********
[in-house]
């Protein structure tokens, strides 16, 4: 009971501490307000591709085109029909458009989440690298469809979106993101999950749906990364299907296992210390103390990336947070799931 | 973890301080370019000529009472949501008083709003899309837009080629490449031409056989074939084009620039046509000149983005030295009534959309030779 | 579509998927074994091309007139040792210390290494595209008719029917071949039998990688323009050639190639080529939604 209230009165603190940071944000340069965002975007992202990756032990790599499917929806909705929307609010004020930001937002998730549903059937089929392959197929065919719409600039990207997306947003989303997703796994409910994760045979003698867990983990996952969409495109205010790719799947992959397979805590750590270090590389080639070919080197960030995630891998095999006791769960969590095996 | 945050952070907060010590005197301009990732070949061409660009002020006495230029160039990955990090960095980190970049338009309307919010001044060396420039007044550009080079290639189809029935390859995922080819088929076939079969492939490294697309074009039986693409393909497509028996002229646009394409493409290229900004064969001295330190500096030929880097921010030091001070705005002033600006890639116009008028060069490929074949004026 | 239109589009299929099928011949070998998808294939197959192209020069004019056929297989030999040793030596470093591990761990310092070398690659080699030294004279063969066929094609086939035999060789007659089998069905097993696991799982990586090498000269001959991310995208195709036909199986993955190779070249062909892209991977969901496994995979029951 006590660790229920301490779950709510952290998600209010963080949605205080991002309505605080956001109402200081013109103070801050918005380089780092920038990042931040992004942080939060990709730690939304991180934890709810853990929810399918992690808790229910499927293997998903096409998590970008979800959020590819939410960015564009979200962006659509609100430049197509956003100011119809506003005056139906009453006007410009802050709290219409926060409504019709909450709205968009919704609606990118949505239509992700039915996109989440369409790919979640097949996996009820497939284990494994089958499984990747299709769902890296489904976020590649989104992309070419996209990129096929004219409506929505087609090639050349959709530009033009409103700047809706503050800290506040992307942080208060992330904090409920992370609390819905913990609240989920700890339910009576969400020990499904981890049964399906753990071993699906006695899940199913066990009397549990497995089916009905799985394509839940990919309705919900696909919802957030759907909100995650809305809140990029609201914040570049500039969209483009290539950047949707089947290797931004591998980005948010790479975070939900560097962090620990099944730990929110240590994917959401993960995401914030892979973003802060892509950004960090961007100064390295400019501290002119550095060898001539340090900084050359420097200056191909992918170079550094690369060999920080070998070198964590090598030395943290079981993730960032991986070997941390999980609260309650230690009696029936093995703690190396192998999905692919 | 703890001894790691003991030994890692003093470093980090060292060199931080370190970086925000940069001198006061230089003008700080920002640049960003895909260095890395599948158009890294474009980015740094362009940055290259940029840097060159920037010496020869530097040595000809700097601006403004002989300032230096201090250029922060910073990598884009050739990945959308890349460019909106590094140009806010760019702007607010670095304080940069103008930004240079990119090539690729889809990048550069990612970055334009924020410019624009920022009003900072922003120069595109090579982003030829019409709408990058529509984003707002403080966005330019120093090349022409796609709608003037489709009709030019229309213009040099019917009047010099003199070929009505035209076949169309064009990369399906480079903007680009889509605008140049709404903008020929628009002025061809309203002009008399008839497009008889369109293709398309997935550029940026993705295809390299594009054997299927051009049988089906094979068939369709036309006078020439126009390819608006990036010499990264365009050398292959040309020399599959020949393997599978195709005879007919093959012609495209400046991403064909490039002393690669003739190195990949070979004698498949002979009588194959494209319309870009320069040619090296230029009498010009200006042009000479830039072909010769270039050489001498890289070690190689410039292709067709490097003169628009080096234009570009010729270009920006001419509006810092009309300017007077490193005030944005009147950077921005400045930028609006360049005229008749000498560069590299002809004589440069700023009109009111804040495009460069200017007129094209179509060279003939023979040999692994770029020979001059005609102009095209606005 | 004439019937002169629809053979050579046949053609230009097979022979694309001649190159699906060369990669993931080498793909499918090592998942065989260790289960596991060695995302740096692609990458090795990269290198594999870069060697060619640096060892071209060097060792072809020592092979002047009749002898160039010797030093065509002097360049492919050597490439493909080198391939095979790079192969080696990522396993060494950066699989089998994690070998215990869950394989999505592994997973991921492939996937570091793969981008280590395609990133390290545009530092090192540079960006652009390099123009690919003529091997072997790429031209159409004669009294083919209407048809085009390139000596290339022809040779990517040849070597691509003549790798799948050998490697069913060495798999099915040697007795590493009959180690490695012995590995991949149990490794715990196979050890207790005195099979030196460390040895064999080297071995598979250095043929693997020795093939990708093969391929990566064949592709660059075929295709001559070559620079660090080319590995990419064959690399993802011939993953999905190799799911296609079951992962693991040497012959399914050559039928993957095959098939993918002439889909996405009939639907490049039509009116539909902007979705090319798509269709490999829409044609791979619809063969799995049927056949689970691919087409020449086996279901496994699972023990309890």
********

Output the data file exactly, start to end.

[in-house]
């Protein structure tokens, strides 16, 4: 009971501490307000591709085109029909458009989440690298469809979106993101999950749906990364299907296992210390103390990336947070799931 | 973890301080370019000529009472949501008083709003899309837009080629490449031409056989074939084009620039046509000149983005030295009534959309030779 | 579509998927074994091309007139040792210390290494595209008719029917071949039998990688323009050639190639080529939604 209230009165603190940071944000340069965002975007992202990756032990790599499917929806909705929307609010004020930001937002998730549903059937089929392959197929065919719409600039990207997306947003989303997703796994409910994760045979003698867990983990996952969409495109205010790719799947992959397979805590750590270090590389080639070919080197960030995630891998095999006791769960969590095996 | 945050952070907060010590005197301009990732070949061409660009002020006495230029160039990955990090960095980190970049338009309307919010001044060396420039007044550009080079290639189809029935390859995922080819088929076939079969492939490294697309074009039986693409393909497509028996002229646009394409493409290229900004064969001295330190500096030929880097921010030091001070705005002033600006890639116009008028060069490929074949004026 | 239109589009299929099928011949070998998808294939197959192209020069004019056929297989030999040793030596470093591990761990310092070398690659080699030294004279063969066929094609086939035999060789007659089998069905097993696991799982990586090498000269001959991310995208195709036909199986993955190779070249062909892209991977969901496994995979029951 006590660790229920301490779950709510952290998600209010963080949605205080991002309505605080956001109402200081013109103070801050918005380089780092920038990042931040992004942080939060990709730690939304991180934890709810853990929810399918992690808790229910499927293997998903096409998590970008979800959020590819939410960015564009979200962006659509609100430049197509956003100011119809506003005056139906009453006007410009802050709290219409926060409504019709909450709205968009919704609606990118949505239509992700039915996109989440369409790919979640097949996996009820497939284990494994089958499984990747299709769902890296489904976020590649989104992309070419996209990129096929004219409506929505087609090639050349959709530009033009409103700047809706503050800290506040992307942080208060992330904090409920992370609390819905913990609240989920700890339910009576969400020990499904981890049964399906753990071993699906006695899940199913066990009397549990497995089916009905799985394509839940990919309705919900696909919802957030759907909100995650809305809140990029609201914040570049500039969209483009290539950047949707089947290797931004591998980005948010790479975070939900560097962090620990099944730990929110240590994917959401993960995401914030892979973003802060892509950004960090961007100064390295400019501290002119550095060898001539340090900084050359420097200056191909992918170079550094690369060999920080070998070198964590090598030395943290079981993730960032991986070997941390999980609260309650230690009696029936093995703690190396192998999905692919 | 703890001894790691003991030994890692003093470093980090060292060199931080370190970086925000940069001198006061230089003008700080920002640049960003895909260095890395599948158009890294474009980015740094362009940055290259940029840097060159920037010496020869530097040595000809700097601006403004002989300032230096201090250029922060910073990598884009050739990945959308890349460019909106590094140009806010760019702007607010670095304080940069103008930004240079990119090539690729889809990048550069990612970055334009924020410019624009920022009003900072922003120069595109090579982003030829019409709408990058529509984003707002403080966005330019120093090349022409796609709608003037489709009709030019229309213009040099019917009047010099003199070929009505035209076949169309064009990369399906480079903007680009889509605008140049709404903008020929628009002025061809309203002009008399008839497009008889369109293709398309997935550029940026993705295809390299594009054997299927051009049988089906094979068939369709036309006078020439126009390819608006990036010499990264365009050398292959040309020399599959020949393997599978195709005879007919093959012609495209400046991403064909490039002393690669003739190195990949070979004698498949002979009588194959494209319309870009320069040619090296230029009498010009200006042009000479830039072909010769270039050489001498890289070690190689410039292709067709490097003169628009080096234009570009010729270009920006001419509006810092009309300017007077490193005030944005009147950077921005400045930028609006360049005229008749000498560069590299002809004589440069700023009109009111804040495009460069200017007129094209179509060279003939023979040999692994770029020979001059005609102009095209606005 | 004439019937002169629809053979050579046949053609230009097979022979694309001649190159699906060369990669993931080498793909499918090592998942065989260790289960596991060695995302740096692609990458090795990269290198594999870069060697060619640096060892071209060097060792072809020592092979002047009749002898160039010797030093065509002097360049492919050597490439493909080198391939095979790079192969080696990522396993060494950066699989089998994690070998215990869950394989999505592994997973991921492939996937570091793969981008280590395609990133390290545009530092090192540079960006652009390099123009690919003529091997072997790429031209159409004669009294083919209407048809085009390139000596290339022809040779990517040849070597691509003549790798799948050998490697069913060495798999099915040697007795590493009959180690490695012995590995991949149990490794715990196979050890207790005195099979030196460390040895064999080297071995598979250095043929693997020795093939990708093969391929990566064949592709660059075929295709001559070559620079660090080319590995990419064959690399993802011939993953999905190799799911296609079951992962693991040497012959399914050559039928993957095959098939993918002439889909996405009939639907490049039509009116539909902007979705090319798509269709490999829409044609791979619809063969799995049927056949689970691919087409020449086996279901496994699972023990309890």